The standard combat uniform of the Austrian Army (Heer) has been olive green since the 1970s. Although the nation did produce its own distinctive camouflage pattern from the 1950s through the early 1970s, it has not adopted a national pattern to be universally distributed to the armed forces since. This trend is likely to continue, as a solid tan version of the standard combat uniform has been issued to Austrian personnel serving in arid environments since 2003.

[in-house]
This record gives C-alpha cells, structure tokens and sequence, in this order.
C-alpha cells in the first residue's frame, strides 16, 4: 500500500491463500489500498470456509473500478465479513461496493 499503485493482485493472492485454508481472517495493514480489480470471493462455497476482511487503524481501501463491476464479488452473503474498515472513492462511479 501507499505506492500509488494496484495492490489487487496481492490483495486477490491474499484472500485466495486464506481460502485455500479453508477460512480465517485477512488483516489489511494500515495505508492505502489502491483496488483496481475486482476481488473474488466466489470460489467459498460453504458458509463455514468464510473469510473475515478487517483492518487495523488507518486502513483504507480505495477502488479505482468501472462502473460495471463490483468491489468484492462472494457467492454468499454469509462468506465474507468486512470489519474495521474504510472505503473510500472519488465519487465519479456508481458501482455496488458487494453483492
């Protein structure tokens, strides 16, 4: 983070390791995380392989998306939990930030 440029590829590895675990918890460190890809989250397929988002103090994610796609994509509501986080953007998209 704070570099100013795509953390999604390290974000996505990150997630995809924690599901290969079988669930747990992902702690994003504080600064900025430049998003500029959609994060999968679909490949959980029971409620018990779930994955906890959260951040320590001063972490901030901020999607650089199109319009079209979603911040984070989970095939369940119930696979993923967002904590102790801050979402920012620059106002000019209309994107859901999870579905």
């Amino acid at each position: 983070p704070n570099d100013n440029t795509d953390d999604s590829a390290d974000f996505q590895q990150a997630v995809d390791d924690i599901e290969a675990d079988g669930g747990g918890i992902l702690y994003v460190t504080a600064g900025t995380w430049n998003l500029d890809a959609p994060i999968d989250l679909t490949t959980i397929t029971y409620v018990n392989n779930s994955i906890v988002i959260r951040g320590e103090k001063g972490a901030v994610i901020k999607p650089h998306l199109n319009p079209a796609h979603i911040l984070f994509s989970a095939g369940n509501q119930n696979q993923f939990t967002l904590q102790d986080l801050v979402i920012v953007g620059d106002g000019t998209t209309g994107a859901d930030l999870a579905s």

The earliest camouflage pattern developed by Austria was introduced in 1957, and is often referred to in English as the "pea pattern." Although bearing some resemblance to the Erbsenmuster pattern developed by Germany during the Second World War, the Austrian pattern is only influenced by this earlier design and not based on the original German drawings. The Austrian design consists of dark maroon, mauve, and pea green dots and blotches on a pinkish-grey field. The most interesting feature of the original (1st) pattern is a juxtaposition of inverted clusters, not readily apparent to casual observers but illustrated in detailed photographs (see below). The pattern retained the same features, with perhaps tiny changes to some of the shapes within the cluster, until it was modified at some point between 1961 and 1966. The 2nd pattern seems to have continued in production unmodified until 1976, and contains numerous minor modifications to the existing shapes, as well as a major feature insertion, consisting of a band of shapes that actually disrupted the inversion feature. Two primary types of field uniform were produced in this pattern for the Austrian soldier, the Kampfanzug 1957 and the Kampfanzug 1959 - often referred to within the Army as K4 - as well as several styles of parka, field equipment covers, and a reversible shelter half with a "splinter" pattern printed on one side. The K4 "pea pattern" was only worn sporadically after the 1970s.